δ-Decalactone (FEMA# 2361, CAS# 705-86-2) has a quintessentially creamy odor and can be seen as a key part of the backbone of most dairy flavors. The series of higher molecular weight δ-lactones from 10 carbon atoms up all have a similar creamy character but steadily diminishing odor intensity. In this respect δ-Decalactone offers by far the best “bang for your buck.”
Unfortunately, the story is not quite that simple. The higher δ-lactones offer better heat stability but, more importantly, they give gradually enhanced taste effects. δ-Decalactone does provide a distinct taste effect but this can be optimized by using it in conjunction with higher δ-lactones. Sometimes the combinations found in nature can be a guide, sometimes it may be advantageous to imagine quite different combinations to give a better effect at lower cost.
Note that the dose rates given throughout this article are the levels suggested for use in flavors intended to be dosed at 0.05% in ready-to-drink beverages or in a simple bouillon.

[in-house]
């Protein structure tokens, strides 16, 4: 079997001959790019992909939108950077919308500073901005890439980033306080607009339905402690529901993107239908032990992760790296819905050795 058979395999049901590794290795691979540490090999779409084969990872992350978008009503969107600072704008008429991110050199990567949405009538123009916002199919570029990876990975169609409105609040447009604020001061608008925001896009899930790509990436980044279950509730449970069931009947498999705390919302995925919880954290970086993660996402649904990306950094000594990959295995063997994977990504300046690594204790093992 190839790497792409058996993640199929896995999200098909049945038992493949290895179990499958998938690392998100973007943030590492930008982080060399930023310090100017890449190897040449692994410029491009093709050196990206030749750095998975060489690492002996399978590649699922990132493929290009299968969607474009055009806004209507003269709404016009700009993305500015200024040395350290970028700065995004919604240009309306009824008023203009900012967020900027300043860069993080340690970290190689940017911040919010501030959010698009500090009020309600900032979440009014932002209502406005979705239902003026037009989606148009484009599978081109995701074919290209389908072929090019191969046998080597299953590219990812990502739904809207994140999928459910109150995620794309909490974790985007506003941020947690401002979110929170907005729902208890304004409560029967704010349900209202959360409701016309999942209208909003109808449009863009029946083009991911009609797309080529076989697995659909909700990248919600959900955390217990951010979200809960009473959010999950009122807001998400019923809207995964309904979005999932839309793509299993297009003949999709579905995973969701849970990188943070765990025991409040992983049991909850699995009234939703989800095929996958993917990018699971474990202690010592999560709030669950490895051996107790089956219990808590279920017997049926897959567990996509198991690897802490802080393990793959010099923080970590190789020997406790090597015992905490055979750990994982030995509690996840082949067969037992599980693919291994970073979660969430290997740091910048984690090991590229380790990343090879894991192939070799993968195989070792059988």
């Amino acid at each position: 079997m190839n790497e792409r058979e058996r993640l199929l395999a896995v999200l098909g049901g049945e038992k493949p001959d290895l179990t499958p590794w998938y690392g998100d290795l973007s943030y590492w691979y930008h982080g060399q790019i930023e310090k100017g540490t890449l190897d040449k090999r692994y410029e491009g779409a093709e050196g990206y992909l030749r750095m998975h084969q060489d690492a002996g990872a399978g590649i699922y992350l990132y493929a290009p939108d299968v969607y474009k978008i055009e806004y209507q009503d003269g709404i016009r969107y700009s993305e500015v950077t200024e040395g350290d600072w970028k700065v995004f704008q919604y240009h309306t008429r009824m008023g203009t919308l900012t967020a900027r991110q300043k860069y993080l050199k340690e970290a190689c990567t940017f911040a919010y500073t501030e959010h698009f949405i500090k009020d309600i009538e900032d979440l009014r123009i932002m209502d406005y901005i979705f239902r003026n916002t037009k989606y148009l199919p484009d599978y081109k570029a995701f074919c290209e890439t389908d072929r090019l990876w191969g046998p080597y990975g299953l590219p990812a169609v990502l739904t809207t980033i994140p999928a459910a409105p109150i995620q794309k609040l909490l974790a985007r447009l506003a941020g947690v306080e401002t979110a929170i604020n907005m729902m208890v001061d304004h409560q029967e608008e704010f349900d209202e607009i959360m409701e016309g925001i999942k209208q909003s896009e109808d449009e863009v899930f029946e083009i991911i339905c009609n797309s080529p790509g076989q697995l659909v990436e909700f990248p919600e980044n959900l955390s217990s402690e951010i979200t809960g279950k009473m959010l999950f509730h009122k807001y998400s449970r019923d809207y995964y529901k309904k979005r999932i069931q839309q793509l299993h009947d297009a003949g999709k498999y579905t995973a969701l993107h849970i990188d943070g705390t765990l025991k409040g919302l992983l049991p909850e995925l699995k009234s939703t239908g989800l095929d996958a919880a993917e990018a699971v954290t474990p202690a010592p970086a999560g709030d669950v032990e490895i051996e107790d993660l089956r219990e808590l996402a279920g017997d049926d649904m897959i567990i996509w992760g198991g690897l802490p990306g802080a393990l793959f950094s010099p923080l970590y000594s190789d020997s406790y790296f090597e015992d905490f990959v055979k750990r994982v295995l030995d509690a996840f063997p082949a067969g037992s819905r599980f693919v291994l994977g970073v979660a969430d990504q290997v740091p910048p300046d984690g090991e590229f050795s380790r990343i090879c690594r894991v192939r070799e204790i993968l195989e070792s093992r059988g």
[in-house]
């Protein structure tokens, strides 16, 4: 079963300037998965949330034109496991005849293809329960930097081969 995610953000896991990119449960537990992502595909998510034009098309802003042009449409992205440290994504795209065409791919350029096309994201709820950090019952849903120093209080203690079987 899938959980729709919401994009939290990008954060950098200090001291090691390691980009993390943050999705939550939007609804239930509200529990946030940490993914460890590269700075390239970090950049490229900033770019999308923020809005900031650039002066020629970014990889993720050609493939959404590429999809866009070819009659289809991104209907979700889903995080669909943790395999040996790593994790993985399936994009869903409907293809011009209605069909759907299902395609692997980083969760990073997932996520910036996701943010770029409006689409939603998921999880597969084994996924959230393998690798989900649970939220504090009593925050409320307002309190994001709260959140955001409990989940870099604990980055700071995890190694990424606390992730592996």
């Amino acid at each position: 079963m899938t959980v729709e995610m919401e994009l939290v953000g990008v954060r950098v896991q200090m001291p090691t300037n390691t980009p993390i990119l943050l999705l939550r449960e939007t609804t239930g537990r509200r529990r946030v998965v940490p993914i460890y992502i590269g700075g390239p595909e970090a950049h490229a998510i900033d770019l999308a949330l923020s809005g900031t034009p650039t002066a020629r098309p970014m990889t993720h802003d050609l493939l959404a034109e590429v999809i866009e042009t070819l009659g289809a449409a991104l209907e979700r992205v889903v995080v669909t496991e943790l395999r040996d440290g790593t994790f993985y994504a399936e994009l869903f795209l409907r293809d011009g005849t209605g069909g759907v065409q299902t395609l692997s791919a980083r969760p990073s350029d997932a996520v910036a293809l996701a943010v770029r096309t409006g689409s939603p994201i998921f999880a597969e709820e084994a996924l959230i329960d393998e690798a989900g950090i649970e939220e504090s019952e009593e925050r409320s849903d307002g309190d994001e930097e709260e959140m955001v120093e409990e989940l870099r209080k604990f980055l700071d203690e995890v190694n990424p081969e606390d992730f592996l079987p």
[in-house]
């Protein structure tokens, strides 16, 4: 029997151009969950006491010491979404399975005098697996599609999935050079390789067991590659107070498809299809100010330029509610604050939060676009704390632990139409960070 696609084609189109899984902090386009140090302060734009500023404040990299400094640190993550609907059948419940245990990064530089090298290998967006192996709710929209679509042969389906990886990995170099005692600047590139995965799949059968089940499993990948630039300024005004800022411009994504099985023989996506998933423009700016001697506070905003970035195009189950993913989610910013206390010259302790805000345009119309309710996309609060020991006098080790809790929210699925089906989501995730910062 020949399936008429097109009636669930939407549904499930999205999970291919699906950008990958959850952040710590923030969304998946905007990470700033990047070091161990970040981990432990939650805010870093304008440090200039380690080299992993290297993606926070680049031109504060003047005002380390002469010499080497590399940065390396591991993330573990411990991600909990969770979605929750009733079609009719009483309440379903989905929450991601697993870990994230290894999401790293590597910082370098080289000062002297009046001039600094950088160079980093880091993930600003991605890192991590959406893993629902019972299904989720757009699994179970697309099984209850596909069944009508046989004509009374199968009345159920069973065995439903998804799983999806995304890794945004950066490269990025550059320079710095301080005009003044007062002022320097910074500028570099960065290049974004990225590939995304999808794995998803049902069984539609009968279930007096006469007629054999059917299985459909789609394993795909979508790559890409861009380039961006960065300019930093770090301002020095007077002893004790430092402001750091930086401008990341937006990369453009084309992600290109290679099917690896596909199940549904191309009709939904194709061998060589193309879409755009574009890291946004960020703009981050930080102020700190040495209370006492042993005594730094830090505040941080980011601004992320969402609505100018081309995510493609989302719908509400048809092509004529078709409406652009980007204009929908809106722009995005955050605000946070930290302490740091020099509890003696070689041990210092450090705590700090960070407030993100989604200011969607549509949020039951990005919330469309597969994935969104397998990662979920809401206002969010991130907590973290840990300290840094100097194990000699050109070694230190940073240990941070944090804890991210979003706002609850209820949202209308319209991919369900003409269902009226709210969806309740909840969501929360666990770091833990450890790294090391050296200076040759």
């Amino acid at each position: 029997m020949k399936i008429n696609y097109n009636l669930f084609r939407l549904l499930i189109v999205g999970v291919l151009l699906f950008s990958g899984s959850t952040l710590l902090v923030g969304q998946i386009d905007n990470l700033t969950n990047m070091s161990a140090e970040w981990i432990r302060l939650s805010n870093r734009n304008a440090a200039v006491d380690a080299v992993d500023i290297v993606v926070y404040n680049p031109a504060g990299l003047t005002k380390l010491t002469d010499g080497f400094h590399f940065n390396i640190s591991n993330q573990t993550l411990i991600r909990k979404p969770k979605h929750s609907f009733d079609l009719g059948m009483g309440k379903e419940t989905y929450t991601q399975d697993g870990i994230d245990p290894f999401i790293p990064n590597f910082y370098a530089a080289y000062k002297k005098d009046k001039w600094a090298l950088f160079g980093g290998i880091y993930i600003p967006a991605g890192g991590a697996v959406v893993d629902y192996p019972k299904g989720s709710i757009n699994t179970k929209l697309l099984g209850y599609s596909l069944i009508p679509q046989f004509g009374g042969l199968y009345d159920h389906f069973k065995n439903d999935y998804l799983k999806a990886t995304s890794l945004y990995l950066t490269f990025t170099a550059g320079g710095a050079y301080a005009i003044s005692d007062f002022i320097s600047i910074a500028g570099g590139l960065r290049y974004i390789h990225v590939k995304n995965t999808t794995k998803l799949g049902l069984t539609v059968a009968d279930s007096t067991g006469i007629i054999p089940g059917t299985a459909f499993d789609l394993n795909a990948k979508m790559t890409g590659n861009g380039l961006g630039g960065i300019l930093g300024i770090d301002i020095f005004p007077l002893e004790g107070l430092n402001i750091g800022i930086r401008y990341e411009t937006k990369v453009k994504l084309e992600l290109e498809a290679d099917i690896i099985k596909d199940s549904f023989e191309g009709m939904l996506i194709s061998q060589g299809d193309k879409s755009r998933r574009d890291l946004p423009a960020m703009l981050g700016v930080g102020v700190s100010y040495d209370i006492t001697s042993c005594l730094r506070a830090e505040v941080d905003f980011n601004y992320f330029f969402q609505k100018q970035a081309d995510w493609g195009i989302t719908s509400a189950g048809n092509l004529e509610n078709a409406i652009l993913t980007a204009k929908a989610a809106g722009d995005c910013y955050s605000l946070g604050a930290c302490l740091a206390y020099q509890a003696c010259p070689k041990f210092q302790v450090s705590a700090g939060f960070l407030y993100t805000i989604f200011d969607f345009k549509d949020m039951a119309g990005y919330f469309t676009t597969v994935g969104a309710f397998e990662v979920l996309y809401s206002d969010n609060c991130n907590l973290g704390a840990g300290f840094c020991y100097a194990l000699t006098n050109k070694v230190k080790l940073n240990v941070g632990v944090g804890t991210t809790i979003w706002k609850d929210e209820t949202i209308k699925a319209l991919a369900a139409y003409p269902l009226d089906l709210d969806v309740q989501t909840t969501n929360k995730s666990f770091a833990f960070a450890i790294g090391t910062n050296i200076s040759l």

Butter, fresh: δ-Decalactone probably first came to the attention of flavorists because of its performance in butter flavors. Adding around 4,000 ppm of this ingredient to a core buttery note, such as acetoin, snaps the flavor into focus.
Cheese: The levels of δ-decalactone used in cheese flavors vary but are always much lower than those used in butter flavors. Cheddar cheese flavors are enhanced by additions ranging from 100 ppm to 150 ppm. Blue cheese flavors vary, but 200 ppm is a good starting point.
Cream: All cream flavors—fresh, sour and clotted—are given depth and authenticity by the addition of around 1,000 ppm of this ingredient.
Milk, condensed: Condensed milk and dulce de leche flavors can similarly benefit from levels of 1,000 ppm.
Milk, fresh: Unpasteurized fresh milk has a memorable, subtle flavor. Three hundred ppm of δ-decalactone provides a good foundation to recreate this profile.
Yogurt: The ideal level of addition in yogurt flavors varies dramatically with the style of yogurt. It is best to start off at the low-fat end with around 50 ppm.
For the full article, please check out the Perfumer & Flavorist+ April 2021 issue.